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Driver Safety: Using That Turn Signal

Happy New Year! It occurred to me while driving home in my rental car that I have a few pet peeves about other drivers. I imagine many of us do. I also believe that I am a pretty good, safe driver. I also imagine that many of us do.

I have almost 35 years of driving in Southern California under my belt. In that time, I’ve been responsible for four accidents – once in the rain when I was 17; once on a freeway on ramp when I was 24; once turning against a red light when I was 34 or 35; and, last Friday, when I backed up in a turn lane, into the gentleman waiting behind me. An average of an accident every 8.75 years.

I see traffic laws violated on a daily basis, on the city streets and on the freeway. I thought maybe I’d share my two cents (my pet peeves) about traffic safety and how to be a safer driver for all those folks around us on the road. I imagine some people have become complacent and just follow the examples others set, and others somehow got their licenses out of sheer luck, and just follow the examples other set. Maybe, if more of us set a better, safer example, there will be less stress on the roads and less accidents.

Lesson One: Turn Signals


Every car comes with a set. I think the manuals that come with the vehicles – cars, trucks, motorcycles – call it an indicator light. As in “let me indicate to you that I am going to change lanes or turn.”

How does one use the indicator light? Usually it’s like this: Left Turn, push indicator stick down. Right Turn, push indicator stick up.  You paid for the indicator system when you bought the car. May as well utilize it.

When should one use the turn signal? Whenever one wishes to change lanes, or turn a corner. My son-in-law visited from a less populated city, and mentioned that most people in Southern California signal in the middle of changing lanes, as an afterthought, if they signal at all. He added that allowing the turn signal to blink three times before executing a lane change ensures better odds that the cars around me will see that I plan to change lanes, allowing for a warning to them and an opportunity to respond (either to let me in or speed past me). He was right – that three-blink moment of pause does wonders for my sense of peace, and as a warning to those around me.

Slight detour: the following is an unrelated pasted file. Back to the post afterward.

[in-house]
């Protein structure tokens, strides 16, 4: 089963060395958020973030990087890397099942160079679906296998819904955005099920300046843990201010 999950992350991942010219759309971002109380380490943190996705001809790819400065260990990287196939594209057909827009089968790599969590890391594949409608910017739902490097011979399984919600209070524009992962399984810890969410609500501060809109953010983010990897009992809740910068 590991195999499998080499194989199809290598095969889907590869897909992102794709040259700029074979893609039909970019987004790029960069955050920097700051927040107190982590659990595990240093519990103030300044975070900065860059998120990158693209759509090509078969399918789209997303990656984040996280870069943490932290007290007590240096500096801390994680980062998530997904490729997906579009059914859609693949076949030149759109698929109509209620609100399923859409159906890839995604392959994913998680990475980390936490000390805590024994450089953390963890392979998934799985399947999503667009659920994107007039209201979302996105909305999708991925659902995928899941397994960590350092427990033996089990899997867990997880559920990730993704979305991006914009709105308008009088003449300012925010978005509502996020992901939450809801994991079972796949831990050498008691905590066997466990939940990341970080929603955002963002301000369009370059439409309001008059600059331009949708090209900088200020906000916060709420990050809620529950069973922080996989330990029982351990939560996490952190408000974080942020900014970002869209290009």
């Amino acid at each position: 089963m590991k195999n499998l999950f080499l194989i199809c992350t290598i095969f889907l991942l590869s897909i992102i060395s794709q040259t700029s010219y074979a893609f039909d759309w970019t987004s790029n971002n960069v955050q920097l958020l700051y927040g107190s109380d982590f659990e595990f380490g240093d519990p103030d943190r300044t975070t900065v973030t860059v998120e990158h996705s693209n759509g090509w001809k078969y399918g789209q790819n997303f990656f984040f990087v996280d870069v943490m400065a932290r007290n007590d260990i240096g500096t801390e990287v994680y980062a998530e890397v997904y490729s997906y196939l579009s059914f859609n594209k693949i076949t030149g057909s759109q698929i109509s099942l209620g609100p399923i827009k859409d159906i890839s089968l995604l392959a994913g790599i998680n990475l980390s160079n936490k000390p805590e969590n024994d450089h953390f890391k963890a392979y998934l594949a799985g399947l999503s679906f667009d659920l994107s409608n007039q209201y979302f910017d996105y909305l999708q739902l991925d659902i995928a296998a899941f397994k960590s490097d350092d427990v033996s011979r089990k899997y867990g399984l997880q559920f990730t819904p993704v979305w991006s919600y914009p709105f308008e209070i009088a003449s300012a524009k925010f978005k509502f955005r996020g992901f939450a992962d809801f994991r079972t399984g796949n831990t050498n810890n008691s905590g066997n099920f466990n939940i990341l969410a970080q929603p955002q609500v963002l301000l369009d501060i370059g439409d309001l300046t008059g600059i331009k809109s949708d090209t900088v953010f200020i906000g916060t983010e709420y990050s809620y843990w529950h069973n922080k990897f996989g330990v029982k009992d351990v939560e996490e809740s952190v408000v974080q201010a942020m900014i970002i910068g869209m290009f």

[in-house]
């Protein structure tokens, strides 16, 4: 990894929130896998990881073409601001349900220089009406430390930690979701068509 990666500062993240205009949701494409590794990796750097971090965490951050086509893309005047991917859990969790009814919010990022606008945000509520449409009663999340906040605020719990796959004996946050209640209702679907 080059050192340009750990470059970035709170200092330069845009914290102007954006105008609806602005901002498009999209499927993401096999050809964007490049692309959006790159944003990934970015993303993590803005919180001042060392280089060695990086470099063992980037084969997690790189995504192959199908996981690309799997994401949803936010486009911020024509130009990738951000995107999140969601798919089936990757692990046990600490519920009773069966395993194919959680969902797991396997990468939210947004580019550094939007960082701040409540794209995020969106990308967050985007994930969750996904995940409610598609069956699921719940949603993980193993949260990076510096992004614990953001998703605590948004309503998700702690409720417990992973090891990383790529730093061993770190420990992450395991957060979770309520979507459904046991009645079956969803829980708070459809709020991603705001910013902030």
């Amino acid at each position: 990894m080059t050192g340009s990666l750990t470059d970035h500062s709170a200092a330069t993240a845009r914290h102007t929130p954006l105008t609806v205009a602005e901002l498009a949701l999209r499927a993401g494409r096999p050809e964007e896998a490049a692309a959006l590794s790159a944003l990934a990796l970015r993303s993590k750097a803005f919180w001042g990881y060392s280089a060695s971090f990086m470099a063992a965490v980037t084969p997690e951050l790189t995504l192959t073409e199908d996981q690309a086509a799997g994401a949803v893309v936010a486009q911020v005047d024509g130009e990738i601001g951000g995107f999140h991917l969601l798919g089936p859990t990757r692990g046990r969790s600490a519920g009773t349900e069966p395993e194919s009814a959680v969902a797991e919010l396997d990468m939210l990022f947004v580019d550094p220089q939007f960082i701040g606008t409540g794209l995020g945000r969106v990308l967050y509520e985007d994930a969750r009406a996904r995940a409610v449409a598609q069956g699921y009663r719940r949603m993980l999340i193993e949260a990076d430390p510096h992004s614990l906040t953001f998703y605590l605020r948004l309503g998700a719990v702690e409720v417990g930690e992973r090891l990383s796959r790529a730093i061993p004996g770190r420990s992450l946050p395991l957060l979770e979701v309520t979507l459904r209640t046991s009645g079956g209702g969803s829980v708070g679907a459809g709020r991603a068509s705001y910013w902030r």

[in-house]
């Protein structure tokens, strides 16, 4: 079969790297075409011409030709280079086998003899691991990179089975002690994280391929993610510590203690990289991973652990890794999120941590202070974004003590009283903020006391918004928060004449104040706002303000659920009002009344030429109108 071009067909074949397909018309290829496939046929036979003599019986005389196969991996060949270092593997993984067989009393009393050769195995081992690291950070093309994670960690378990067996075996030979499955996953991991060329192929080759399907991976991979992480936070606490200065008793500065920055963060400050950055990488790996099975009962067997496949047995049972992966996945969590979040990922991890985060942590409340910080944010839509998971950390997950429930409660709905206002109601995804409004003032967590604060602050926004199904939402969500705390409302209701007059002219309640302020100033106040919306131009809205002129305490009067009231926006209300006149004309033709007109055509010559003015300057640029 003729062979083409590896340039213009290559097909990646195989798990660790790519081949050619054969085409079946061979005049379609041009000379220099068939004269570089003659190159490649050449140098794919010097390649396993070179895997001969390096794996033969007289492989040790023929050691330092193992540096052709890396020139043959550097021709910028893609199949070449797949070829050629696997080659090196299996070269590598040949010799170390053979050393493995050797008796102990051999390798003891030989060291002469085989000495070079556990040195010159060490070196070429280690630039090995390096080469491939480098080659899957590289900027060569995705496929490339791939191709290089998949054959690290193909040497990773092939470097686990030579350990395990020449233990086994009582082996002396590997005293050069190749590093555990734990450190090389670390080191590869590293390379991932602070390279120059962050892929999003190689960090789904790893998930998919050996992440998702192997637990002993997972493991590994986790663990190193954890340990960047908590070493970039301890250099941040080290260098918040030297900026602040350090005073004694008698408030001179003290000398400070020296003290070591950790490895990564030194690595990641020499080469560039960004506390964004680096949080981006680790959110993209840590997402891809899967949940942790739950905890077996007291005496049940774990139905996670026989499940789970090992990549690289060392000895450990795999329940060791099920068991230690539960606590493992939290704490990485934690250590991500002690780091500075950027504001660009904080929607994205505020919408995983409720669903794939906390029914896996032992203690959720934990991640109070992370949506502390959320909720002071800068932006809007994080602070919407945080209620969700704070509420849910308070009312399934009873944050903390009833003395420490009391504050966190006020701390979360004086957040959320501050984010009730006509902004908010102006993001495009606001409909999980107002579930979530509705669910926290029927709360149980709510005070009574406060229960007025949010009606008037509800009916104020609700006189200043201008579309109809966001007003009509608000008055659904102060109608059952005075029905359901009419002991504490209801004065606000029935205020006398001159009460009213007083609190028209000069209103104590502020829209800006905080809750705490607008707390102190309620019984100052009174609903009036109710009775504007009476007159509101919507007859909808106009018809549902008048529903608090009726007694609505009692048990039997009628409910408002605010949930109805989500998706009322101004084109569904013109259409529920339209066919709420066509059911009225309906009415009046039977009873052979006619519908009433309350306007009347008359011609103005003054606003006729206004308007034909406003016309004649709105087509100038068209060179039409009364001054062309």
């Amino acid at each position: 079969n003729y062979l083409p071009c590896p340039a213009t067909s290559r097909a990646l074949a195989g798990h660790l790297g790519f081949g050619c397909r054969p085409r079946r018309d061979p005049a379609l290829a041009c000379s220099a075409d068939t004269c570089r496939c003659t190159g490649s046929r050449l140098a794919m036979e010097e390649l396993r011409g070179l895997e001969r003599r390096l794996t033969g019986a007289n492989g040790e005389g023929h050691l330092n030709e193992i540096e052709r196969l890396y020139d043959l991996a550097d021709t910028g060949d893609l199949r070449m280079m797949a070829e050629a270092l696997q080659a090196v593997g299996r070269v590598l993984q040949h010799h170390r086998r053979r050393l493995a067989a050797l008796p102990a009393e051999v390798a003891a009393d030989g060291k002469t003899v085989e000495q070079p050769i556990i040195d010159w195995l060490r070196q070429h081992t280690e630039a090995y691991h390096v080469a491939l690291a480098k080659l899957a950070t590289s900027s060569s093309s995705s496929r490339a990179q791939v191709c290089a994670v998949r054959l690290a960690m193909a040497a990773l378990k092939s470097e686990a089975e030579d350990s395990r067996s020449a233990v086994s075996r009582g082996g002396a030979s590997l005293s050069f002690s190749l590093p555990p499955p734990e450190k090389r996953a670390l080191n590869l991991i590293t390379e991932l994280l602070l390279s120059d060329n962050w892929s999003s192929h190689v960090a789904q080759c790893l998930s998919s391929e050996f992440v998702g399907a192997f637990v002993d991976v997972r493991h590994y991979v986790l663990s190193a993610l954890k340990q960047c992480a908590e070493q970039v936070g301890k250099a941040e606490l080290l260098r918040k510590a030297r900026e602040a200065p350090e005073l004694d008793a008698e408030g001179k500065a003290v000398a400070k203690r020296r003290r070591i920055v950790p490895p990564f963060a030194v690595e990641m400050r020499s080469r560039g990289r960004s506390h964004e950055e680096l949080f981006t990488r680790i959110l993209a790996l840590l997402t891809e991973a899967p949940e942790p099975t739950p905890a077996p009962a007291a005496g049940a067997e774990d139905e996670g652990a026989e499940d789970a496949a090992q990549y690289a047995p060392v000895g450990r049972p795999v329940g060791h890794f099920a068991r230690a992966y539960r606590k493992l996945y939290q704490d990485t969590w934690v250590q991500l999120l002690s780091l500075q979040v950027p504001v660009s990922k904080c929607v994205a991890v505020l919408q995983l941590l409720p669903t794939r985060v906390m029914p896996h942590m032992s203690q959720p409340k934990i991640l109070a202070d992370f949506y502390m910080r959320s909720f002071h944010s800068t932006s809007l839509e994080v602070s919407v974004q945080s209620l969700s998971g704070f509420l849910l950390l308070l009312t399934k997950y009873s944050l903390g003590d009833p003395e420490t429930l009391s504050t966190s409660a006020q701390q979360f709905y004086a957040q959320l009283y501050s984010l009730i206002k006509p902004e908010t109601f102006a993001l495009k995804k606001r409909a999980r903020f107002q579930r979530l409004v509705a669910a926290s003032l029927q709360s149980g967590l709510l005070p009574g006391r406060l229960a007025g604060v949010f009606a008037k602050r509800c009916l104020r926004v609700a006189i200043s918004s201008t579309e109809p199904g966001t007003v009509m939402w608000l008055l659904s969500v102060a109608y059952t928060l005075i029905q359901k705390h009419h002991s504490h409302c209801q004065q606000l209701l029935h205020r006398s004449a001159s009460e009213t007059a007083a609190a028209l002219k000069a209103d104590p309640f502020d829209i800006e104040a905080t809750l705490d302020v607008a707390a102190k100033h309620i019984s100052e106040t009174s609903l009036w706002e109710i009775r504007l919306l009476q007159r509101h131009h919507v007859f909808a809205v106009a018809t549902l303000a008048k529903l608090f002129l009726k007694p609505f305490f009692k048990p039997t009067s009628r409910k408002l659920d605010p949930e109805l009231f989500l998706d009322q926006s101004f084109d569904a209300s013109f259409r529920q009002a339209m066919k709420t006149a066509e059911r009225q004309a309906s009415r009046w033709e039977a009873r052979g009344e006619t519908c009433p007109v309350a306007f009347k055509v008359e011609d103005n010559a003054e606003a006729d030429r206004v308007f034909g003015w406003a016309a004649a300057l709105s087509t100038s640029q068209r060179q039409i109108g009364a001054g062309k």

I generally use my turn signal every time I am going to change lanes – whether there are cars around me or not. It’s become a habit, and I am less likely to run into another vehicle if we both know what I am about to do.

I get annoyed when another driver doesn’t use their signal and bolts into the lane in front of me. More often I see small, fast cars who think they are in the Indy 500 darting in and out of traffic, endangering themselves and those around them, without use of that turn indicator. I get a small amount of satisfaction when I meet them at the red light ahead.

So – use the turn signals to indicate a lane change, or when turning into a parking lot, or when planning to turn at a signal. Fellow drivers may appreciate it and may even pay it forward.